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From Middle English hauser, haucer, from Anglo-Norman haucer, from Vulgar Latin *altiāre (to raise), derived from Latin altus (high). Altered in English by mistaken association with hawse and perhaps haul. Compare French aussière, haussière.


  • (file)
  • Rhymes: -ɔːzə(ɹ)


hawser (plural hawsers)

  1. (nautical) A cable or heavy rope used to tow or moor a ship.
    • 1881–1882, Robert Louis Stevenson, “The Ebb-tide Runs”, in Treasure Island, London, Paris: Cassell & Company, published 14 November 1883, →OCLC, part V (My Sea Adventure), page 185:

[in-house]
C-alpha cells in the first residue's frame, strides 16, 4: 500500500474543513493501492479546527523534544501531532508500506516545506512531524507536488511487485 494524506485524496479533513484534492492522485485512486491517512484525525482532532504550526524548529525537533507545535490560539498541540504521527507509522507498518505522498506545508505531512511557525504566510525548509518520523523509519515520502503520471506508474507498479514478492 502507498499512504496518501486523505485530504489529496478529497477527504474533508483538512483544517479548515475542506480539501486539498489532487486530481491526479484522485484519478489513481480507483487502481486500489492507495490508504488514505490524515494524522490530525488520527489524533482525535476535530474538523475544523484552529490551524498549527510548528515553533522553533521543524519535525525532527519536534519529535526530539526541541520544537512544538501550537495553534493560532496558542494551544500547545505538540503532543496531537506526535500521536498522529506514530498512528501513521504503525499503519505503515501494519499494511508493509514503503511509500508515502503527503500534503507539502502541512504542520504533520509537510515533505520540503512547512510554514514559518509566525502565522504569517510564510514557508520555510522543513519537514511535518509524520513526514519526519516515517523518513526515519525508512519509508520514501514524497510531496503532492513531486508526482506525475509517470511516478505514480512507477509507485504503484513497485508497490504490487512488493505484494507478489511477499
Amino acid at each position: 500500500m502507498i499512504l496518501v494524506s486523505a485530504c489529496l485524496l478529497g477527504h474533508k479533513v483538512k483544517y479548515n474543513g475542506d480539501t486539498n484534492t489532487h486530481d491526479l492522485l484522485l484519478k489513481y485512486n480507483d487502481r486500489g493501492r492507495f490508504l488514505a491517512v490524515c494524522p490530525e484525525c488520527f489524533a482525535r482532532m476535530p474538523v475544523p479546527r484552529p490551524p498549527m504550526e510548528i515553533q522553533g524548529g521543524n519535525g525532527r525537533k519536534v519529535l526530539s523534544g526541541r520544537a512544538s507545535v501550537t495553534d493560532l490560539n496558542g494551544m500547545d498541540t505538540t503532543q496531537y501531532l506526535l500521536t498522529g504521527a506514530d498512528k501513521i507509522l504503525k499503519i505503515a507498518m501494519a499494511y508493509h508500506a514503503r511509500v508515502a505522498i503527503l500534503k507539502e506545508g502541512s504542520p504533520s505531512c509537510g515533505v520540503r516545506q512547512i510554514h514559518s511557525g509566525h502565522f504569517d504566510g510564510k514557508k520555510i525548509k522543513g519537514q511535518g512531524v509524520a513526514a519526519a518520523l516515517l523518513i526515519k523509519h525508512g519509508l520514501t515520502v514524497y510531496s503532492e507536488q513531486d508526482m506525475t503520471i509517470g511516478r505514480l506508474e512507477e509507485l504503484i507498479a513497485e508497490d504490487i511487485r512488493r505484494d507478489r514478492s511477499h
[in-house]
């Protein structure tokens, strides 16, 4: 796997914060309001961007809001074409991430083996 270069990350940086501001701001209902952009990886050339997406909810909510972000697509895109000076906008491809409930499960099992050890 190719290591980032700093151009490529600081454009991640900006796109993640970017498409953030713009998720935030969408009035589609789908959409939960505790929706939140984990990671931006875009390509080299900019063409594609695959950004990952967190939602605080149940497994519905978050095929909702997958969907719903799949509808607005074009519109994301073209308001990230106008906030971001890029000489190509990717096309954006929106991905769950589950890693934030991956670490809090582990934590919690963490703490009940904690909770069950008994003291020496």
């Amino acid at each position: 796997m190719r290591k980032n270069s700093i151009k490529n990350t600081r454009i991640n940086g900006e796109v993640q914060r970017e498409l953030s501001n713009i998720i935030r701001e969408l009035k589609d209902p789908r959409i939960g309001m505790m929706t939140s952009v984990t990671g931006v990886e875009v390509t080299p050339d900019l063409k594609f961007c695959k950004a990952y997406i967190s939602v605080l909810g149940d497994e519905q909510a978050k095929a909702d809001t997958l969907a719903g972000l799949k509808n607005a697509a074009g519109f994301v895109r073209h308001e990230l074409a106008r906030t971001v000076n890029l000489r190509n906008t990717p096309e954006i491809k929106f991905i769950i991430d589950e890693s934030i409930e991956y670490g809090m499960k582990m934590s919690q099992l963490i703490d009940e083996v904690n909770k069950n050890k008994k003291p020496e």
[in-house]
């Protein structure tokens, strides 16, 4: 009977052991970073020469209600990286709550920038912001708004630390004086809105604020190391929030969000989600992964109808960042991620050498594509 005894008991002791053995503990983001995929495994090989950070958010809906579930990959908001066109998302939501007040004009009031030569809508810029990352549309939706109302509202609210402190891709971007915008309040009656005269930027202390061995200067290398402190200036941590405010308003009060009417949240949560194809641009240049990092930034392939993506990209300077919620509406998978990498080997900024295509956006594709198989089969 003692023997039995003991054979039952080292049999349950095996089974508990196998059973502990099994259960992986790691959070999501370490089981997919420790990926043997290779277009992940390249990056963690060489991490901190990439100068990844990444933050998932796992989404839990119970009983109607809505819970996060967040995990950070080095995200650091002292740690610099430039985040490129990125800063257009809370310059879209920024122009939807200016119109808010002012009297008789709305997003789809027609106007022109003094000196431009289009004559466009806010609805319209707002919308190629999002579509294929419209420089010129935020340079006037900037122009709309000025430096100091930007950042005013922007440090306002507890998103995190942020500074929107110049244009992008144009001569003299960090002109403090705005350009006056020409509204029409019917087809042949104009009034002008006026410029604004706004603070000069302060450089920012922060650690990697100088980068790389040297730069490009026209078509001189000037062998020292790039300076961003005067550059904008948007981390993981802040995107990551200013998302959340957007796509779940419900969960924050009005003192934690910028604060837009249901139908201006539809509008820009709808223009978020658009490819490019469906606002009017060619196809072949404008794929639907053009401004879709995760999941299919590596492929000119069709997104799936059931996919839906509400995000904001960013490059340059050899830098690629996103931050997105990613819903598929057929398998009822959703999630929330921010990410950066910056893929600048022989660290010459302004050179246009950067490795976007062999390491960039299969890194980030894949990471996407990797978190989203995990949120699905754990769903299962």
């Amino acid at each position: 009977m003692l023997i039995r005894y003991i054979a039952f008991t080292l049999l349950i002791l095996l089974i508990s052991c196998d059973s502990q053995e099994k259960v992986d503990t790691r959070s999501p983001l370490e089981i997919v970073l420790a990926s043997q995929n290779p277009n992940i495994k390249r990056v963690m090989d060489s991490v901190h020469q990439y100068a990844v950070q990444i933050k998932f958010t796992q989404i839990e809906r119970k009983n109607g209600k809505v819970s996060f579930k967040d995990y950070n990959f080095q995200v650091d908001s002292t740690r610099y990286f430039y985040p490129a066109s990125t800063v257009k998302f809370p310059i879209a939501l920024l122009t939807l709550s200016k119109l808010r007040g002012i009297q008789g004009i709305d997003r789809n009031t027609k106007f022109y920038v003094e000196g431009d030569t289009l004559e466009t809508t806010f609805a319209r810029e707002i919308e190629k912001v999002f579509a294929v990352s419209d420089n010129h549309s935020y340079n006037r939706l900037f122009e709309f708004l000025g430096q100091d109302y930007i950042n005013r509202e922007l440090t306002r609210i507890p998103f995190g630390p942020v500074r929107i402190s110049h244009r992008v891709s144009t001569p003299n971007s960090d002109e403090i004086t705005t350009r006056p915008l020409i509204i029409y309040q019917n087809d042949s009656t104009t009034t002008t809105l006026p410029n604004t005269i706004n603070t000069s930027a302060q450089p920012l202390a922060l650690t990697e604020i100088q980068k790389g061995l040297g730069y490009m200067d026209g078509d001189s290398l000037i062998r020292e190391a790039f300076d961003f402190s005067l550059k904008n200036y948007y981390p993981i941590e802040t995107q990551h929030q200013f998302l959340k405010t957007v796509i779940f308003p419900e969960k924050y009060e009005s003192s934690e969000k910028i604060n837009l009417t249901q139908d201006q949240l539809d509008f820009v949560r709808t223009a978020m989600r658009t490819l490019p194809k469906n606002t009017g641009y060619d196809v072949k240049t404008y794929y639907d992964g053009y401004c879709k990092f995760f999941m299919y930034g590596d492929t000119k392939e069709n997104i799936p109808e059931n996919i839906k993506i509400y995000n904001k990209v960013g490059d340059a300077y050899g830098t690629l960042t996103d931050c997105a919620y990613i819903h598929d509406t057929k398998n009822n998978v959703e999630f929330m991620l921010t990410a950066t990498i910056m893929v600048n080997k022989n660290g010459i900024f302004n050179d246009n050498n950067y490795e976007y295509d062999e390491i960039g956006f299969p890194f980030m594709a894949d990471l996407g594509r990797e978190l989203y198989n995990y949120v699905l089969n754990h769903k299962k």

The hawser was as taut as a bowstring, and the current so strong she pulled upon her anchor. All around the hull, in the blackness, the rippling current bubbled and chattered like a little mountain stream.
    • 1888–1891, Herman Melville, “[Billy Budd, Foretopman.] Chapter [HTTP://GUTENBERG.NET.AU/EBOOKS06/0608511H.HTML CHAPTER 26].”, in Billy Budd and Other Stories, London: John Lehmann, published 1951, →OCLC:
      A hatchet to my hawser? all adrift to go?

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